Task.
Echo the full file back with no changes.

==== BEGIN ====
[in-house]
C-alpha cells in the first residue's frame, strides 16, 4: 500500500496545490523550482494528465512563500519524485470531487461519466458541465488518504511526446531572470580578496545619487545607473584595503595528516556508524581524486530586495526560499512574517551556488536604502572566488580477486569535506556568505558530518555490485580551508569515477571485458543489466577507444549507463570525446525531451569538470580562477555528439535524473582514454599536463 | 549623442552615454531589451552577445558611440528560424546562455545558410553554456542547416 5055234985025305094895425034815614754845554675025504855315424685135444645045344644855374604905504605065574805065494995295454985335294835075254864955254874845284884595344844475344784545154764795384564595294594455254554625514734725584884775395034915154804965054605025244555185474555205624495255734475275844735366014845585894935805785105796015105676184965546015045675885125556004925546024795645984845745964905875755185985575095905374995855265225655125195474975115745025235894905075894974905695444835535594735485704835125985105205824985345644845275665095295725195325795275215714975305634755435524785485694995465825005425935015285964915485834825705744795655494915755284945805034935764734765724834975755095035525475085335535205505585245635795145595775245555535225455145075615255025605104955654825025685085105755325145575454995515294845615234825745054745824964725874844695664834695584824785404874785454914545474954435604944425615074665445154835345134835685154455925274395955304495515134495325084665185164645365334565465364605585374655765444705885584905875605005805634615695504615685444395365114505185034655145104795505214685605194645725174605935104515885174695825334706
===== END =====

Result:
[in-house]
C-alpha cells in the first residue's frame, strides 16, 4: 500500500496545490523550482494528465512563500519524485470531487461519466458541465488518504511526446531572470580578496545619487545607473584595503595528516556508524581524486530586495526560499512574517551556488536604502572566488580477486569535506556568505558530518555490485580551508569515477571485458543489466577507444549507463570525446525531451569538470580562477555528439535524473582514454599536463 | 549623442552615454531589451552577445558611440528560424546562455545558410553554456542547416 5055234985025305094895425034815614754845554675025504855315424685135444645045344644855374604905504605065574805065494995295454985335294835075254864955254874845284884595344844475344784545154764795384564595294594455254554625514734725584884775395034915154804965054605025244555185474555205624495255734475275844735366014845585894935805785105796015105676184965546015045675885125556004925546024795645984845745964905875755185985575095905374995855265225655125195474975115745025235894905075894974905695444835535594735485704835125985105205824985345644845275665095295725195325795275215714975305634755435524785485694995465825005425935015285964915485834825705744795655494915755284945805034935764734765724834975755095035525475085335535205505585245635795145595775245555535225455145075615255025605104955654825025685085105755325145575454995515294845615234825745054745824964725874844695664834695584824785404874785454914545474954435604944425615074665445154835345134835685154455925274395955304495515134495325084665185164645365334565465364605585374655765444705885584905875605005805634615695504615685444395365114505185034655145104795505214685605194645725174605935104515885174695825334706